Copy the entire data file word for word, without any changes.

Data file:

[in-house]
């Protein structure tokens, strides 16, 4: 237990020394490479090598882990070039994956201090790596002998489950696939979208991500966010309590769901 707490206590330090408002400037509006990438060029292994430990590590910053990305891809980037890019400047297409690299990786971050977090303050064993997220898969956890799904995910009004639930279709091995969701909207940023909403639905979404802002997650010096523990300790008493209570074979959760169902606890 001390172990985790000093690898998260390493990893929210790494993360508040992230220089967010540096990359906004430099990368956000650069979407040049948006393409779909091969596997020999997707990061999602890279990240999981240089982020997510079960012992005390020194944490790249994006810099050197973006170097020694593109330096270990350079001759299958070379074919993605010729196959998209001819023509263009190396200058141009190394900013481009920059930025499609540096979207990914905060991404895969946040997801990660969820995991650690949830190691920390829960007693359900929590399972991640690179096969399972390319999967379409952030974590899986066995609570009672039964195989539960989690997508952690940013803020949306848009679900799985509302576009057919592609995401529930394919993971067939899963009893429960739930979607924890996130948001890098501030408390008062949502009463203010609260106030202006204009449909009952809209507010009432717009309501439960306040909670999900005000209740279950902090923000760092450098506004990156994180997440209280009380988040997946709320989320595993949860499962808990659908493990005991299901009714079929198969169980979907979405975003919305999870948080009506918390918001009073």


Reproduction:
[in-house]
């Protein structure tokens, strides 16, 4: 237990020394490479090598882990070039994956201090790596002998489950696939979208991500966010309590769901 707490206590330090408002400037509006990438060029292994430990590590910053990305891809980037890019400047297409690299990786971050977090303050064993997220898969956890799904995910009004639930279709091995969701909207940023909403639905979404802002997650010096523990300790008493209570074979959760169902606890 001390172990985790000093690898998260390493990893929210790494993360508040992230220089967010540096990359906004430099990368956000650069979407040049948006393409779909091969596997020999997707990061999602890279990240999981240089982020997510079960012992005390020194944490790249994006810099050197973006170097020694593109330096270990350079001759299958070379074919993605010729196959998209001819023509263009190396200058141009190394900013481009920059930025499609540096979207990914905060991404895969946040997801990660969820995991650690949830190691920390829960007693359900929590399972991640690179096969399972390319999967379409952030974590899986066995609570009672039964195989539960989690997508952690940013803020949306848009679900799985509302576009057919592609995401529930394919993971067939899963009893429960739930979607924890996130948001890098501030408390008062949502009463203010609260106030202006204009449909009952809209507010009432717009309501439960306040909670999900005000209740279950902090923000760092450098506004990156994180997440209280009380988040997946709320989320595993949860499962808990659908493990005991299901009714079929198969169980979907979405975003919305999870948080009506918390918001009073």